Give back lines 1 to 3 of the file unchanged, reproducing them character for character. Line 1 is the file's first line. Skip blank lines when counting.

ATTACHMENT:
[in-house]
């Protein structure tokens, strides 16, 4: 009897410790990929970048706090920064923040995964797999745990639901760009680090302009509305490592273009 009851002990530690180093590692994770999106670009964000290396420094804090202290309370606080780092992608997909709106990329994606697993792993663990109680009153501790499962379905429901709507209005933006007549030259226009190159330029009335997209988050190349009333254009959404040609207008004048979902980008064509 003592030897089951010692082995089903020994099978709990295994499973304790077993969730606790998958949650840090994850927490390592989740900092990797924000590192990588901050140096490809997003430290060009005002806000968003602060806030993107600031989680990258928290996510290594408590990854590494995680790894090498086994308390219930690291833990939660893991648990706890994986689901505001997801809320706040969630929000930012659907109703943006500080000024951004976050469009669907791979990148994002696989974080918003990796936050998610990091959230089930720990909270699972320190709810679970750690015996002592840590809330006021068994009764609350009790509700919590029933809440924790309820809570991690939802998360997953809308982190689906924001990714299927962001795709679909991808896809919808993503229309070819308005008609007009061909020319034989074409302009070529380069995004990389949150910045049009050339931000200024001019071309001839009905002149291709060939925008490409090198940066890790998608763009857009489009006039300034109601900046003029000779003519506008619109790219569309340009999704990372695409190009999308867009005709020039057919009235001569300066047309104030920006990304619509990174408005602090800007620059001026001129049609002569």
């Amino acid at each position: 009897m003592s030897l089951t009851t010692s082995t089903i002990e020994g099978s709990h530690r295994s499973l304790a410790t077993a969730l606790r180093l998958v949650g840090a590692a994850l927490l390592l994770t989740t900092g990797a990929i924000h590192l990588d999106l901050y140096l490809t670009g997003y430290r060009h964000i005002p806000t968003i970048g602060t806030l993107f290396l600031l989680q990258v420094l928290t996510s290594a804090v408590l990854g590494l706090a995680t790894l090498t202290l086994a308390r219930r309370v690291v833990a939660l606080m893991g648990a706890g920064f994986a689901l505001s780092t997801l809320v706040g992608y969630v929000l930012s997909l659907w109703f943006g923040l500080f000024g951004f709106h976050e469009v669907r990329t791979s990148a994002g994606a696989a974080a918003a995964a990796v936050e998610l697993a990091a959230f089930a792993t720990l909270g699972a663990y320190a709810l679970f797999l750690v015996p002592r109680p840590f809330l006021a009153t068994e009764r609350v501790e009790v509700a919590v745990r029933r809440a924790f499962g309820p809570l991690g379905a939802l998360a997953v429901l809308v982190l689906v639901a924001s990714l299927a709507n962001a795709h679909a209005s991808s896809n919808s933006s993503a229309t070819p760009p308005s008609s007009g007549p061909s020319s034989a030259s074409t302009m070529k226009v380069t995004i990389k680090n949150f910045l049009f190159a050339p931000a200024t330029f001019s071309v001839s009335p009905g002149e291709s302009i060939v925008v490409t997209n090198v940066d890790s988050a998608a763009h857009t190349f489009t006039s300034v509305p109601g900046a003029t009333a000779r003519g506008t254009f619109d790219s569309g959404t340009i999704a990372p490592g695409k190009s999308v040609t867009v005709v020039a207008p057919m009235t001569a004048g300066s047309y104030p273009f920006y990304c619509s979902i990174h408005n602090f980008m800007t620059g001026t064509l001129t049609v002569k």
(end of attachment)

[in-house]
């Protein structure tokens, strides 16, 4: 009897410790990929970048706090920064923040995964797999745990639901760009680090302009509305490592273009 009851002990530690180093590692994770999106670009964000290396420094804090202290309370606080780092992608997909709106990329994606697993792993663990109680009153501790499962379905429901709507209005933006007549030259226009190159330029009335997209988050190349009333254009959404040609207008004048979902980008064509 003592030897089951010692082995089903020994099978709990295994499973304790077993969730606790998958949650840090994850927490390592989740900092990797924000590192990588901050140096490809997003430290060009005002806000968003602060806030993107600031989680990258928290996510290594408590990854590494995680790894090498086994308390219930690291833990939660893991648990706890994986689901505001997801809320706040969630929000930012659907109703943006500080000024951004976050469009669907791979990148994002696989974080918003990796936050998610990091959230089930720990909270699972320190709810679970750690015996002592840590809330006021068994009764609350009790509700919590029933809440924790309820809570991690939802998360997953809308982190689906924001990714299927962001795709679909991808896809919808993503229309070819308005008609007009061909020319034989074409302009070529380069995004990389949150910045049009050339931000200024001019071309001839009905002149291709060939925008490409090198940066890790998608763009857009489009006039300034109601900046003029000779003519506008619109790219569309340009999704990372695409190009999308867009005709020039057919009235001569300066047309104030920006990304619509990174408005602090800007620059001026001129049609002569």
């Amino acid at each position: 009897m003592s030897l089951t009851t010692s082995t089903i002990e020994g099978s709990h530690r295994s499973l304790a410790t077993a969730l606790r180093l998958v949650g840090a590692a994850l927490l390592l994770t989740t900092g990797a990929i924000h590192l990588d999106l901050y140096l490809t670009g997003y430290r060009h964000i005002p806000t968003i970048g602060t806030l993107f290396l600031l989680q990258v420094l928290t996510s290594a804090v408590l990854g590494l706090a995680t790894l090498t202290l086994a308390r219930r309370v690291v833990a939660l606080m893991g648990a706890g920064f994986a689901l505001s780092t997801l809320v706040g992608y969630v929000l930012s997909l659907w109703f943006g923040l500080f000024g951004f709106h976050e469009v669907r990329t791979s990148a994002g994606a696989a974080a918003a995964a990796v936050e998610l697993a990091a959230f089930a792993t720990l909270g699972a663990y320190a709810l679970f797999l750690v015996p002592r109680p840590f809330l006021a009153t068994e009764r609350v501790e009790v509700a919590v745990r029933r809440a924790f499962g309820p809570l991690g379905a939802l998360a997953v429901l809308v982190l689906v639901a924001s990714l299927a709507n962001a795709h679909a209005s991808s896809n919808s933006s993503a229309t070819p760009p308005s008609s007009g007549p061909s020319s034989a030259s074409t302009m070529k226009v380069t995004i990389k680090n949150f910045l049009f190159a050339p931000a200024t330029f001019s071309v001839s009335p009905g002149e291709s302009i060939v925008v490409t997209n090198v940066d890790s988050a998608a763009h857009t190349f489009t006039s300034v509305p109601g900046a003029t009333a000779r003519g506008t254009f619109d790219s569309g959404t340009i999704a990372p490592g695409k190009s999308v040609t867009v005709v020039a207008p057919m009235t001569a004048g300066s047309y104030p273009f920006y990304c619509s979902i990174h408005n602090f980008m800007t620059g001026t064509l001129t049609v002569k």